December 05, 2012
Technology Solution Delivery

Making a List and Checking it Twice

With Thanksgiving in the rear-view mirror, the holiday season is in full swing.  The time has come to decorate the house, bake cookies and start thinking about all of the presents you want to give and receive.

For me, this is an exciting year, as this is the first year any of my kids are old enough to articulate what they want for Christmas.  So on the Sunday after Thanksgiving, Connor (my 2½ year old son) and I sat down, put pencil to paper and began to create his very first Christmas list, which we will then add to a brief letter to Santa addressed to the North Pole.  I kicked the conversation off by asking, “Connor, what is the first thing you want to ask Santa to bring you for Christmas?”   Without a moment’s hesitation he responded, “a bike”.   My brain immediately started translating his request onto paper. I began writing B-I-C-Y-C. Then it occurred to me, a 2½ year old might be too young to ride a bicycle.  So I asked him, “Connor, do you want a small bicycle with training wheels or do you want a big wheel?”  Connor’s next gesture was a cute, but universal sign of confusion. With his palms upward, he shrugged his shoulders and gave me a look of bewilderment.  It quickly occurred to me that while he knew exactly what to ask for, he wasn’t really sure what he wanted. It was at this point that I began to feel an eerie sense of familiarity.

I wasn’t going to let his uncertainty prevent me from creating this list, or prevent him from getting what he wanted for Christmas.  So I began to ask probing questions. “Do you want to sit close to the ground or high above the ground?” “Do you want one big wheel and two small wheels, or two big wheels and two small wheels for balance?”  As Connor began to answer my probing questions, I was not only able to get a better understanding of what it was Connor wanted for a present, but I was also able to isolate my feeling of Déjà vu.  It turns out that Connor’s first Christmas list was a case study in the exercise of Requirements Definition, and the value that the exercise brings.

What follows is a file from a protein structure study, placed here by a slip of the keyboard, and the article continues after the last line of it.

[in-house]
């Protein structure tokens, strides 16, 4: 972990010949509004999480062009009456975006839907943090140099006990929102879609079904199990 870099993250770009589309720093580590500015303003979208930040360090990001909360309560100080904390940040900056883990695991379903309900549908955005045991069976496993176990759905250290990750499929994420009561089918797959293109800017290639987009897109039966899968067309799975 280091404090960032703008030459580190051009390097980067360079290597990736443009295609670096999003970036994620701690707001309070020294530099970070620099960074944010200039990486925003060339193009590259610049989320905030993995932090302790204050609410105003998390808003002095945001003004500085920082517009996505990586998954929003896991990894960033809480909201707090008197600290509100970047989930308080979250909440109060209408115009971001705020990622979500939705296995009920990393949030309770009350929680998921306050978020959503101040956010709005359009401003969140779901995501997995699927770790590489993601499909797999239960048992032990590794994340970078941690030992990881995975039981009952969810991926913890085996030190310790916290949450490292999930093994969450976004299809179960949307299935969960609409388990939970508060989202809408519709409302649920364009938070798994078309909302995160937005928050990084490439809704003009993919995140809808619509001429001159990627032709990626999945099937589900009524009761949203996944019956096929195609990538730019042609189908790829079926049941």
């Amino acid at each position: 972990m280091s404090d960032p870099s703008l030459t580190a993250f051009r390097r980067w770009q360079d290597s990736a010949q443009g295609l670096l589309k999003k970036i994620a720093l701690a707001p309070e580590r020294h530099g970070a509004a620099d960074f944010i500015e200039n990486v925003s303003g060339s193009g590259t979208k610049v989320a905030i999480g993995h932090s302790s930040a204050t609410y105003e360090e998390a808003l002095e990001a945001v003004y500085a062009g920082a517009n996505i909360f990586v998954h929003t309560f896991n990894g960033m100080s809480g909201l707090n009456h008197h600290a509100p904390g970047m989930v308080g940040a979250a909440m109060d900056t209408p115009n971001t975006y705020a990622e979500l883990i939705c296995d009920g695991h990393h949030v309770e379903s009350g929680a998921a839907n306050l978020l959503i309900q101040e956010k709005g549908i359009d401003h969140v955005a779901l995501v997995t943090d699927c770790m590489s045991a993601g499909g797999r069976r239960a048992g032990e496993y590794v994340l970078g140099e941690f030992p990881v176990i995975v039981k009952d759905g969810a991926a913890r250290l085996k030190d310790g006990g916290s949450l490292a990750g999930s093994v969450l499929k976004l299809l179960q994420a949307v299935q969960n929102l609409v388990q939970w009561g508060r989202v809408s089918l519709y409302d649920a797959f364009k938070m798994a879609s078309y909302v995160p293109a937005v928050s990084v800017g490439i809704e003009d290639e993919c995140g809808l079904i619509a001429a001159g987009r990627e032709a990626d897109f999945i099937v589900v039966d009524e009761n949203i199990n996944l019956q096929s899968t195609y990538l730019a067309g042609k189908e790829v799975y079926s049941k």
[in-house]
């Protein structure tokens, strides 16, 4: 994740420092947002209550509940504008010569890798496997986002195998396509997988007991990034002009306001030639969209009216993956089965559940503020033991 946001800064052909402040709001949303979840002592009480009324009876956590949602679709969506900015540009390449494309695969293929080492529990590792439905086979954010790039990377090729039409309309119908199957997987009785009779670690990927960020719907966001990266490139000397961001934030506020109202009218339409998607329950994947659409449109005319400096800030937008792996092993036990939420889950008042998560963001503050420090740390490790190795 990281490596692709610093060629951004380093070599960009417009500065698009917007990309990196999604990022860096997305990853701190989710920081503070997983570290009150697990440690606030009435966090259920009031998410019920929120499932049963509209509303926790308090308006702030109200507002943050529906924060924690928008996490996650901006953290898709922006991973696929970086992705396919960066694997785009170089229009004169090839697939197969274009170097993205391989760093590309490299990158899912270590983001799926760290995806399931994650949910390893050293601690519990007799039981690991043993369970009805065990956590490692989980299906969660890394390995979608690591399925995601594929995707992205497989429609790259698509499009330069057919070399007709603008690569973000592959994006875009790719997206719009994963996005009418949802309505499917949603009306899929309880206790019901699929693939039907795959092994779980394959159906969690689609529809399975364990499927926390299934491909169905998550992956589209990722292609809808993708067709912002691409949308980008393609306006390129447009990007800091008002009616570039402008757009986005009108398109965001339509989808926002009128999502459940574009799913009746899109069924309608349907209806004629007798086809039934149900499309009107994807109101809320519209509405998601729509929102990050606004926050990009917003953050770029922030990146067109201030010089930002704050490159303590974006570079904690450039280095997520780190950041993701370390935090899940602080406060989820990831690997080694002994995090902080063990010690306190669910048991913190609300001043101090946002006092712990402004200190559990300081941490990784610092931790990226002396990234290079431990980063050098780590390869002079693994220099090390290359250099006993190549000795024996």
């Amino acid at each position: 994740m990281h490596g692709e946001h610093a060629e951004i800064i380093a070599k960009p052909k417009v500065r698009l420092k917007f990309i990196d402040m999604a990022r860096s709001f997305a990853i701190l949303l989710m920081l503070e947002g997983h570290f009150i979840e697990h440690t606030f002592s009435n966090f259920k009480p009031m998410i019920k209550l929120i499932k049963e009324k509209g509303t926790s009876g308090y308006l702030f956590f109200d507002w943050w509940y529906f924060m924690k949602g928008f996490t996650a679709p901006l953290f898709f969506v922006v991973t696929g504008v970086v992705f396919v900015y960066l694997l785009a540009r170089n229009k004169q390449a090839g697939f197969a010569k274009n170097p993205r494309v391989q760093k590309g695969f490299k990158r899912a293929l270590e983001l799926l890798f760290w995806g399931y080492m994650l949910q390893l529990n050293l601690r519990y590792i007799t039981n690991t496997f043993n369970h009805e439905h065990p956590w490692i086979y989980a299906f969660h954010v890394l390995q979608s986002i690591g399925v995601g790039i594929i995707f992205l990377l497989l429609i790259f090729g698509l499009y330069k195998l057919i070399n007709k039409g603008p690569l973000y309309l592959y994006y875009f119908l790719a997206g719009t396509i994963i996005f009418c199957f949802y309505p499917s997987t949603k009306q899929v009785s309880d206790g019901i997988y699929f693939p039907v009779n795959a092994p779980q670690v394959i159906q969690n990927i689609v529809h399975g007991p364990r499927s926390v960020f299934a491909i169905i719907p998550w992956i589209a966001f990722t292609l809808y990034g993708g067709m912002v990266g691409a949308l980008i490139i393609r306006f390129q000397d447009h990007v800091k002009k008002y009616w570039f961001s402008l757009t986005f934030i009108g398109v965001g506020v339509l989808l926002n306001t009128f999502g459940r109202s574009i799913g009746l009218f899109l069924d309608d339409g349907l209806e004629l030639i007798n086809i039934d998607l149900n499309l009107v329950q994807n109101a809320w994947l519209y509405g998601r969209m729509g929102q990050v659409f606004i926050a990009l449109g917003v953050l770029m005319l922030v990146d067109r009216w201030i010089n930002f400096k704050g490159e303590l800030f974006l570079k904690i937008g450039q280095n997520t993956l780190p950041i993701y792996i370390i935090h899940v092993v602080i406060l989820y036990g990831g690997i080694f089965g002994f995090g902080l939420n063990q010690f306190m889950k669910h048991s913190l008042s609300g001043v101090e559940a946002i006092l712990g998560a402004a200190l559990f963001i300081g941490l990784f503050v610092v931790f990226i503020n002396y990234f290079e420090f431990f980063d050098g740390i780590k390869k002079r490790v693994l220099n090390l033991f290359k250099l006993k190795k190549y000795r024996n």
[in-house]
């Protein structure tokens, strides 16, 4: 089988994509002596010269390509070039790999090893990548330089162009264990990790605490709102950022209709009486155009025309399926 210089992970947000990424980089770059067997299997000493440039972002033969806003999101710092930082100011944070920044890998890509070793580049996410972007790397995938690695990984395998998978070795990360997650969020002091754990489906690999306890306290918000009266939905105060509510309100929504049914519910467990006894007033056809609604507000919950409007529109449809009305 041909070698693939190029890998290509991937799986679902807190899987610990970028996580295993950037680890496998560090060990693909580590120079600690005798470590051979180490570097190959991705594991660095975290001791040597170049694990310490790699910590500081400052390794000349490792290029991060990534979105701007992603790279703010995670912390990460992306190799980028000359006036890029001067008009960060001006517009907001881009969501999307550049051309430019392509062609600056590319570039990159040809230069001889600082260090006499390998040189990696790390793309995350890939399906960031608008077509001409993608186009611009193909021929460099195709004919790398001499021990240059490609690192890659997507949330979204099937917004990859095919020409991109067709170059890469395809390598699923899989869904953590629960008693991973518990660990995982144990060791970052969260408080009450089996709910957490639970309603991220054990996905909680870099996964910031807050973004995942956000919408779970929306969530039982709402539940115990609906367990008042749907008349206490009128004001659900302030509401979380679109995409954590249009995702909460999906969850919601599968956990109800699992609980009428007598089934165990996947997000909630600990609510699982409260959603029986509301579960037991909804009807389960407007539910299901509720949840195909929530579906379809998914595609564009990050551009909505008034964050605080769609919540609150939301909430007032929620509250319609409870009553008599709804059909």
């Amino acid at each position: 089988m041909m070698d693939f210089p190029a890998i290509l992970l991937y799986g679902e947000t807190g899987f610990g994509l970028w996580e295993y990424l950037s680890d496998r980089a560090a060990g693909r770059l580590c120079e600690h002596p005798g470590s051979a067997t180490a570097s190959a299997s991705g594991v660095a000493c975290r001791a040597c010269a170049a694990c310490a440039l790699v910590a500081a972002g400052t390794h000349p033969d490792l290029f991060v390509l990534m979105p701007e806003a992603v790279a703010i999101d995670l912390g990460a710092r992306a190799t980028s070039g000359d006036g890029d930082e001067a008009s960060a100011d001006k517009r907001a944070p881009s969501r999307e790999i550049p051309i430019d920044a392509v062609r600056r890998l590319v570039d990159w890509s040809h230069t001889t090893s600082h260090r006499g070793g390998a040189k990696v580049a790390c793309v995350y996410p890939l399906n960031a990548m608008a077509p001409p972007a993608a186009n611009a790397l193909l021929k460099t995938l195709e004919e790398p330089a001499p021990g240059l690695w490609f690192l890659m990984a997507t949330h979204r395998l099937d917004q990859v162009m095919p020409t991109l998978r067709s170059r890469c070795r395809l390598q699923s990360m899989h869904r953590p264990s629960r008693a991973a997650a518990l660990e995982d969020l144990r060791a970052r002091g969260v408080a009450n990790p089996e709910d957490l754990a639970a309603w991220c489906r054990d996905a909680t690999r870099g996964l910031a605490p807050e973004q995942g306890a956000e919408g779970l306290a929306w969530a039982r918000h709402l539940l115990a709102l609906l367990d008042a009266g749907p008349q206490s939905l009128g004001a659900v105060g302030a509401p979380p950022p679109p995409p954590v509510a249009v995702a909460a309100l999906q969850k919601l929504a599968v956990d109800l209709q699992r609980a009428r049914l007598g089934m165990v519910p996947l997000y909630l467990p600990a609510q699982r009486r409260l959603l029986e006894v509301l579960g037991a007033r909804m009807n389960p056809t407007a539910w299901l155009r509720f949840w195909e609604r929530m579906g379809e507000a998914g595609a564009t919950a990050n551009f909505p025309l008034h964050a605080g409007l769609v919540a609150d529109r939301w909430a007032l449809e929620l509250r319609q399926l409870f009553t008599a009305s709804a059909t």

What is Requirements Definition?

Requirements Definition is the art of taking a vision of a process, a product or a new technology and translating that vision into clearly defined components in order to solve a business problem.  Once you have a definition, you can break the requirements down further into the functional requirements that form the foundation of your final solution. In theory, requirements definition is a no brainer, but in practice it is a step in the Software Development Life Cycle (SDLC) that is rarely given the time or attention it deserves.  Well written requirements will form the foundation for all phases of a successful project, while poorly written requirements could force a project into an endless cycle of “finger pointing”, “blaming” and “he said, she said” culminating in a final product that does not meet the needs of the business or fully resolve the original business problem.

Good business requirements are:

  1. A collaborative effort that involves all the right organizational stakeholders
  2. Clearly written and understood by all parties who will use them to  take action
  3. Traceable throughout the lifecycle of a project
  4. The foundation of numerous key project deliverables throughout the SDLC
  5. Measured by how well the final product solves the originally defined business problem

Identifying the right resources to perform Business Analysis